NV Supreme Court Chief Justice Nancy Saitta’s ‘Captain Louis Renault’ moment

Victor Joecks

On Wednesday, Nevada Supreme Court Justice Nancy Saitta appeared on Jon Ralston’s “Face to Face,” where Ralston asked her how the Supreme Court could simultaneous run the Foreclosure Mediation Program and rule on its constitutionality in the pending case, Wells Fargo Bank v. Renslow. (8:39 mark)

Ralston: Philosophically, that sounds very strange to me: That you would have the Supreme Court running this thing [the Foreclosure Mediation Program] and then having to rule on the constitutionality of it. Isn’t that weird?

Nancy Saitta: No, in fact, the way, the manner in which the legislative decision-making happened, we were tasked with the foreclosure mediation program, setting it up in our court room. And it’s a separate and distinct program from anything that the court or the justices or our central staff have to do with. So we’re really reviewing a case – whether it’s a foreclosure mediation case, a child custody case or a death penalty case – we’re reviewing it with the same look at transcript, existing law, impacting law and applying the facts of that case to that decision.

Ralston: But how do you then rule on whether the system, that you are essentially a part of, is constitutional or not?

Saitta: We aren’t a part of the process, and with respect to constitutionality, there are principles that guide us when we’re looking at constitutional questions, and those are what we apply. It’s quite simple.

Now, it’s easy to show that what Saitta said is inaccurate and incomplete. On multiple occasions, then-chief justice and current Nevada Supreme Court Justice James Hardesty testified before legislative committees on how to set up the Foreclosure Mediation Program. Hardesty even contributed an amendment to the legislation establishing the program. Once the bill was passed, the seven justices mobilized to implement the program, from scratch, in less than 30 days.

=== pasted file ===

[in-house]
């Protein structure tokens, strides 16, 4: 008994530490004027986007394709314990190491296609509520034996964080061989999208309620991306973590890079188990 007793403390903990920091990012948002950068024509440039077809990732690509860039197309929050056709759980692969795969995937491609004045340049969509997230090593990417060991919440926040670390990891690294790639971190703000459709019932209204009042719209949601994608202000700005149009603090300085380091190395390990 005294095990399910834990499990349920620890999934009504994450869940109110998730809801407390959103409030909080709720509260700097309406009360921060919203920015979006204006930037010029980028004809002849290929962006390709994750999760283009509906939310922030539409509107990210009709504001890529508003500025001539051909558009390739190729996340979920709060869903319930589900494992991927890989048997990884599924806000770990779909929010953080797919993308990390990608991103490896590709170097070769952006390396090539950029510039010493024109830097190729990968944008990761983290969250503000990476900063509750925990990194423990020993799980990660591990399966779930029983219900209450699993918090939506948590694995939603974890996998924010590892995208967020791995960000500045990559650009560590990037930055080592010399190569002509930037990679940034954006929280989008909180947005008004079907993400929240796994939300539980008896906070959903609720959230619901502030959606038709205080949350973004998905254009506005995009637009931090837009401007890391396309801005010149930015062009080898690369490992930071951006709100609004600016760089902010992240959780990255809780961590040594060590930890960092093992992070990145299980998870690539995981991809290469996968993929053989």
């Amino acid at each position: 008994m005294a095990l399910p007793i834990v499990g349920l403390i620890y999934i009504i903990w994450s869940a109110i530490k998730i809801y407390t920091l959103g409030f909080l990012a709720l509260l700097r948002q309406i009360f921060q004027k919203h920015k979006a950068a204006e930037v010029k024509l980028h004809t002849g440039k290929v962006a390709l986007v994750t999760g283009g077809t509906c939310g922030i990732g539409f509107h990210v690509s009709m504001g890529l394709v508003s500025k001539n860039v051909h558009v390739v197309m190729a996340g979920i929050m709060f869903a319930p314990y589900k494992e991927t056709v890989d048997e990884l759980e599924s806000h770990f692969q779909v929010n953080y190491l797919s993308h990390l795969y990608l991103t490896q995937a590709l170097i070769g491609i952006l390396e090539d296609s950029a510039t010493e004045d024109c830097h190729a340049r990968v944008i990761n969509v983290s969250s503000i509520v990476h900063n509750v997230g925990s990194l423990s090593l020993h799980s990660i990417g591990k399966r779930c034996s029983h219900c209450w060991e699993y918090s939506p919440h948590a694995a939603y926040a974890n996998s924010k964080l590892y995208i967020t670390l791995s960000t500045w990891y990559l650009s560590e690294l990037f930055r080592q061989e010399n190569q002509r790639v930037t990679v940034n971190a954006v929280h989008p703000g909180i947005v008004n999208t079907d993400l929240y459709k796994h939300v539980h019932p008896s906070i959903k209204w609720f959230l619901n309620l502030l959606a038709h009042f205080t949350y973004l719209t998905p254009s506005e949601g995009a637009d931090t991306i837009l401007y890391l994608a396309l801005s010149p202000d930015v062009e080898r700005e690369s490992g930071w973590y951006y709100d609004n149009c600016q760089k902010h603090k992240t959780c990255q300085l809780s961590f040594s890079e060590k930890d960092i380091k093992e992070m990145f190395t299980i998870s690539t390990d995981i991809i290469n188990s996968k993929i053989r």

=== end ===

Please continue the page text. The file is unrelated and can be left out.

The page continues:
The Nevada Supreme Court runs the program and currently collects fees from it – although there’s no evidence those fees benefit the justices financially. Prominently, on the Supreme Court website, there is a link to the Foreclosure Mediation Program.

Frequently, justices have gone on television, proclaiming the program a success (Oct. 31, 2011 edition of “Nevada Newsmakers,” 16-minute mark) and boasting about how many people the program has helped. Hardesty has even proclaimed it probably the “most financially stable government program in the state.”

As reported by David Schwartz in the Las Vegas Sun, the seven justices are now considering whether or not to implement proposed rule changes to the Foreclosure Mediation Program.

Leaving all that aside for the moment, consider the next question Ralston asks Saitta.

I don’t know if this was just a natural follow-up question or a brilliantly subtle trap set by Ralston, but it perfectly illustrates how involved the seven Supreme Court justices are in running the Foreclosure Mediation Program. (7:31 mark)

Ralston: Is the program working?

Why would Saitta answer a question on whether the program was working? Just seconds earlier, she had stated that the Foreclosure Mediation Program is a “separate and distinct program from anything that the court, or the justices or our central staff have to do with” and that “[w]e aren’t a part of the process.”

Instead, she gives the answer you would expect from someone … running the Foreclosure Mediation Program – even using the word “we” to describe the program.

Saitta: Well, I would like to think that it’s working. If you look at statistics, at least we are getting homeowners who are at risk of losing their homes into a program where someone’s listening, someone’s listening. Like any other program, it can always be made better.

This earns Nevada Supreme Court Chief Justice Saitta a “Captain Louis Renault” award.

Now, under Nevada’s Code of Judicial Conduct – issued by Saitta and the other six current members of the Nevada Supreme Court, no less – these circumstances mean all seven justices should “disqualify” themselves from the Renslow case.

Rule 2.11. Disqualification
(A) A judge shall disqualify himself or herself in any proceeding in which the judge’s impartiality might reasonably be questioned, including but not limited to the following circumstances:
(1) The judge has a personal bias or prejudice concerning a party or a party’s lawyer, or personal knowledge of facts that are in dispute in the proceeding.
(2) The judge knows that the judge … is:
(a) a party to the proceeding or an officer, director, general partner, managing member, or trustee of a party; …
(c) a person who has more than a de minimis interest that could be substantially affected by the proceeding; (Emphasis added.)

The need for these disqualifying factors also shows that the way the Foreclosure Mediation Program is set up violates Article 3, Section 1 of the Nevada Constitution, the separation-of-powers clause. There are other reasons the program is unconstitutional, but this one should be a no-brainer.

(h/t to Hotair for the Captain Louis Renault award gimmick)